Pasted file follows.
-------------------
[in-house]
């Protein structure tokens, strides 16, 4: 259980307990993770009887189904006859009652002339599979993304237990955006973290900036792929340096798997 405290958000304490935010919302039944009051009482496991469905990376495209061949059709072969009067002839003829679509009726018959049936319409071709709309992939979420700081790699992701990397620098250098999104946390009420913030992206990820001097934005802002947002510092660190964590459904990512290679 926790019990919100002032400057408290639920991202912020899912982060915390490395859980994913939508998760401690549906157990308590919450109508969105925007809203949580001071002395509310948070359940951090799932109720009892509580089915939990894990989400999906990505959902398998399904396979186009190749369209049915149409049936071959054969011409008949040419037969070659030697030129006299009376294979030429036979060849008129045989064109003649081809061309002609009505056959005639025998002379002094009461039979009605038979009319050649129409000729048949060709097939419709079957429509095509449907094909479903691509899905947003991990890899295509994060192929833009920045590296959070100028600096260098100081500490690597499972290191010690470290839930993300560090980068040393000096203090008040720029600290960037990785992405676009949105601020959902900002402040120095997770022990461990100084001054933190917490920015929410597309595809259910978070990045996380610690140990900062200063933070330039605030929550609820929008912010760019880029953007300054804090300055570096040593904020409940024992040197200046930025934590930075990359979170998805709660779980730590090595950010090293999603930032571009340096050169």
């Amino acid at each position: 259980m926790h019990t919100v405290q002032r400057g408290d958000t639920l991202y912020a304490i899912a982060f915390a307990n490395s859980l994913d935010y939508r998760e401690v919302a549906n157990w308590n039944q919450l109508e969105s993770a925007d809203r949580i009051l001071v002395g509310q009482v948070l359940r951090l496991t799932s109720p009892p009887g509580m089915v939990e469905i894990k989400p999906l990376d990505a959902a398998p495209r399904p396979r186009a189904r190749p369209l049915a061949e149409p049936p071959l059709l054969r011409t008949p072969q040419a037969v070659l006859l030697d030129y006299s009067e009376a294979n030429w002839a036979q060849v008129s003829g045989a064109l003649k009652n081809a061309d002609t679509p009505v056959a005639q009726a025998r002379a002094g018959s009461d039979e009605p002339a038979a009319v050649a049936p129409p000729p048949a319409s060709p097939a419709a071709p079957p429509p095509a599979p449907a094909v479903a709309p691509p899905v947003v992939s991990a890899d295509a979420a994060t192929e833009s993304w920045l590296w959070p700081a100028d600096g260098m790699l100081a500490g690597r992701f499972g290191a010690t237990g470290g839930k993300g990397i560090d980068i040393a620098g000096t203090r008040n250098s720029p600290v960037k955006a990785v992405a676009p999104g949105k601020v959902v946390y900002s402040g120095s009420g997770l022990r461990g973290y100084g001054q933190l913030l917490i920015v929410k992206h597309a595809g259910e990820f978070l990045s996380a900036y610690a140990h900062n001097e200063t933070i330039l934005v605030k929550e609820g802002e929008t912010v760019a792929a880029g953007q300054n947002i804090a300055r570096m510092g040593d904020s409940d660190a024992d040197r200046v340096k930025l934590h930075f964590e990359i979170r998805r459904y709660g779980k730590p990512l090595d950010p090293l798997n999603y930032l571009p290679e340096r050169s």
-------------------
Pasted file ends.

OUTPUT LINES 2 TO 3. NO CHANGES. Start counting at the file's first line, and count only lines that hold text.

């Protein structure tokens, strides 16, 4: 259980307990993770009887189904006859009652002339599979993304237990955006973290900036792929340096798997 405290958000304490935010919302039944009051009482496991469905990376495209061949059709072969009067002839003829679509009726018959049936319409071709709309992939979420700081790699992701990397620098250098999104946390009420913030992206990820001097934005802002947002510092660190964590459904990512290679 926790019990919100002032400057408290639920991202912020899912982060915390490395859980994913939508998760401690549906157990308590919450109508969105925007809203949580001071002395509310948070359940951090799932109720009892509580089915939990894990989400999906990505959902398998399904396979186009190749369209049915149409049936071959054969011409008949040419037969070659030697030129006299009376294979030429036979060849008129045989064109003649081809061309002609009505056959005639025998002379002094009461039979009605038979009319050649129409000729048949060709097939419709079957429509095509449907094909479903691509899905947003991990890899295509994060192929833009920045590296959070100028600096260098100081500490690597499972290191010690470290839930993300560090980068040393000096203090008040720029600290960037990785992405676009949105601020959902900002402040120095997770022990461990100084001054933190917490920015929410597309595809259910978070990045996380610690140990900062200063933070330039605030929550609820929008912010760019880029953007300054804090300055570096040593904020409940024992040197200046930025934590930075990359979170998805709660779980730590090595950010090293999603930032571009340096050169």
């Amino acid at each position: 259980m926790h019990t919100v405290q002032r400057g408290d958000t639920l991202y912020a304490i899912a982060f915390a307990n490395s859980l994913d935010y939508r998760e401690v919302a549906n157990w308590n039944q919450l109508e969105s993770a925007d809203r949580i009051l001071v002395g509310q009482v948070l359940r951090l496991t799932s109720p009892p009887g509580m089915v939990e469905i894990k989400p999906l990376d990505a959902a398998p495209r399904p396979r186009a189904r190749p369209l049915a061949e149409p049936p071959l059709l054969r011409t008949p072969q040419a037969v070659l006859l030697d030129y006299s009067e009376a294979n030429w002839a036979q060849v008129s003829g045989a064109l003649k009652n081809a061309d002609t679509p009505v056959a005639q009726a025998r002379a002094g018959s009461d039979e009605p002339a038979a009319v050649a049936p129409p000729p048949a319409s060709p097939a419709a071709p079957p429509p095509a599979p449907a094909v479903a709309p691509p899905v947003v992939s991990a890899d295509a979420a994060t192929e833009s993304w920045l590296w959070p700081a100028d600096g260098m790699l100081a500490g690597r992701f499972g290191a010690t237990g470290g839930k993300g990397i560090d980068i040393a620098g000096t203090r008040n250098s720029p600290v960037k955006a990785v992405a676009p999104g949105k601020v959902v946390y900002s402040g120095s009420g997770l022990r461990g973290y100084g001054q933190l913030l917490i920015v929410k992206h597309a595809g259910e990820f978070l990045s996380a900036y610690a140990h900062n001097e200063t933070i330039l934005v605030k929550e609820g802002e929008t912010v760019a792929a880029g953007q300054n947002i804090a300055r570096m510092g040593d904020s409940d660190a024992d040197r200046v340096k930025l934590h930075f964590e990359i979170r998805r459904y709660g779980k730590p990512l090595d950010p090293l798997n999603y930032l571009p290679e340096r050169s």